Welcome to the 42nd edition of Research and Reviews in the Fastlane. R&R in the Fastlane is a free resource that harnesses the power of social media to allow some of the best and brightest emergency medicine and critical care clinicians from all over the world tell us what they think is worth reading from the published literature.

This edition contains 10 recommended reads. The R&R Editorial Team includes Jeremy Fried, Nudrat Rashid, Soren Rudolph, Anand Swaminathan and, of course, Chris Nickson. Find more R&R in the Fastlane reviews in the : Overview; Archives and Contributors

This Edition’s R&R Hall of Famer

Braunwald E, Morrow DA. Unstable angina: Is it time for a requiem? Circulation 2013; 127: 2452-2457. PMID 23775194

  • An editorial from one of the most respected members of the cardiology world questioning the continued use of the term “unstable angina”. With the development of more and more sensitive troponin assays, it is possible that the clinical entity of unstable angina no longer exists.
  • Recommended by: Anand Swaminathan

Quinn JV, Polevoi SK, Kohn MA. Traumatic lacerations: what are the risks for infection and has the ‘golden period’ of laceration care disappeared? Emerg Med J 2014; 31(2): 96-100. PMID 23314208

  • This article challenges the notion that lacerations need to be closed within a specific “golden period” lest they become infected. The authors find that diabetes, wound contamination, length greater than 5 cm and location on the lower extremity are important risk factors for wound infection. Time from injury to wound closure is not as important as previously thought.
  • Recommended by: Anand Swaminathan
  • Read More: Goldfinger (More Dogma of Wound Care) (SGEM)

Green SM, Andolfatto G. Managing Propofol-Induced Hypoventilation. Ann Emerg Med. 2014 Jul 11. pii: S0196-0644(14)00588-5. PMID 25017824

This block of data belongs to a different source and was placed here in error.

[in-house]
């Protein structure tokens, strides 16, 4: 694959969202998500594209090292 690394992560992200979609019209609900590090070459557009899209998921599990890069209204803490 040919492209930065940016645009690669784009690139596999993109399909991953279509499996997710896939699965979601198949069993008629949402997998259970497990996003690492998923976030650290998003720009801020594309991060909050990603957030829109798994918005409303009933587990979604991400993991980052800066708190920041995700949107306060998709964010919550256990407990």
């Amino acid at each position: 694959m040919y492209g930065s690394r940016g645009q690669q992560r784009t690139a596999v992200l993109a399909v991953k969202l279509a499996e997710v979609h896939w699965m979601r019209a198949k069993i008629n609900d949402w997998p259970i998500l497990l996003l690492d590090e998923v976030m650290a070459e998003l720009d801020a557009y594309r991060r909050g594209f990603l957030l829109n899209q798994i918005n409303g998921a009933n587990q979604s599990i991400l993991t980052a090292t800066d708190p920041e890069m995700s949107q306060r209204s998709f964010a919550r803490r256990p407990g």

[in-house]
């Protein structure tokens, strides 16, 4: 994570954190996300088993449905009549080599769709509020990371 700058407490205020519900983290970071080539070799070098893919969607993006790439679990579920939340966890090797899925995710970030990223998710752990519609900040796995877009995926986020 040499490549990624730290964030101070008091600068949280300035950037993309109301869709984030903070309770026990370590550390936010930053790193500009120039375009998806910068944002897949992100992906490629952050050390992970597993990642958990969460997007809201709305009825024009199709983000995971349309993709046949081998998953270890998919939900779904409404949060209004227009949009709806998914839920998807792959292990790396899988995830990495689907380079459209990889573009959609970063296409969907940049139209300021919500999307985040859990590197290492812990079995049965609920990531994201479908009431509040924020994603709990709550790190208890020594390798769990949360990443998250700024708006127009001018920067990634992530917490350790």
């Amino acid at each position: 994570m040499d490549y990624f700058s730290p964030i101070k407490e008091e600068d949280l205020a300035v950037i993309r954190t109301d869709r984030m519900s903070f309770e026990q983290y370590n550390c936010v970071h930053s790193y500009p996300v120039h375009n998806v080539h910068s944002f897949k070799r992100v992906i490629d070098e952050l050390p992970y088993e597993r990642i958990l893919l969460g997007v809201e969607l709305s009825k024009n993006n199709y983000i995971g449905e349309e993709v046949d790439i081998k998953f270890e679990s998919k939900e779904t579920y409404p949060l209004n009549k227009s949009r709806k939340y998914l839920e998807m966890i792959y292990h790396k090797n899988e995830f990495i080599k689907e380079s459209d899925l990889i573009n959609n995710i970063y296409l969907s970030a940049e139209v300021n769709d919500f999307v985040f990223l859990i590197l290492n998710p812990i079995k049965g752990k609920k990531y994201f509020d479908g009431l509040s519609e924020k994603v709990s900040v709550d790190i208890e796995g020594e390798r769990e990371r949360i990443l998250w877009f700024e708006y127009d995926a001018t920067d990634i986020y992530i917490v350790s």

• Great review on all practical aspects of propofol use in the ED setting. A wonderful primer for those in training and an outstanding review for those using it for years.
  • Recommended by: Jeremy Fried

Body R et al. Can emergency physicians ‘rule in’ and ‘rule out’ acute myocardial infarction with clinical judgement? Emerg Med J 2014. PMID 25016388

  • Gestalt takes another hit. Simon, Rick and their team of researchers look at the utility of physician gestalt in “ruling-in” and “ruling-out” MI. What they find is surprising. Two findings stand out. 1) in patients who were placed in the “definitely ACS” category, only 50.9% had ACS. 2) Gestalt barely improved with increasing clinical experience. In patients with the lower 3 risk categories by gestalt, a normal ECG and negative hsTnT, sensitivity was 100% for “ruling-out” MI. These results need to be validated and it’ll be interesting to find out how much hsTnT added to gestalt + ECG.
  • Recommended by: Anand Swaminathan
  • Read More: How accurate is clinical judgement for acute coronary syndromes? (St. Emlyn’s)

Lemkin DL, Witting MD, Allison M, Farzad A, Bond MC, Lemkin MA. Electrical exposure risk associated with hands-on defibrillation. Resuscitation. 2014 Jun 30. pii: S0300-9572(14)00631-5. doi: 10.1016/j.resuscitation.2014.06.023. [Epub ahead of print] PMID: 24992873

  • An excellent cadaveric study examining the safety of hands on defibrillation. As a provider who has performed hands on defibrillation in the past and felt a numbing shock up my arm lasting several minutes, this study confirms that this practice is likely not safe. For now, keep your hands off during the shock phase of your resuscitation.
  • Recommended by: Jeremy Fried

Chamberlain JM, et a;; Pediatric Emergency Care Applied Research Network (PECARN). Lorazepam vs diazepam for pediatric status epilepticus: a randomized clinical trial. JAMA. 2014 Apr 23-30;311(16):1652-60. PubMed PMID: 24756515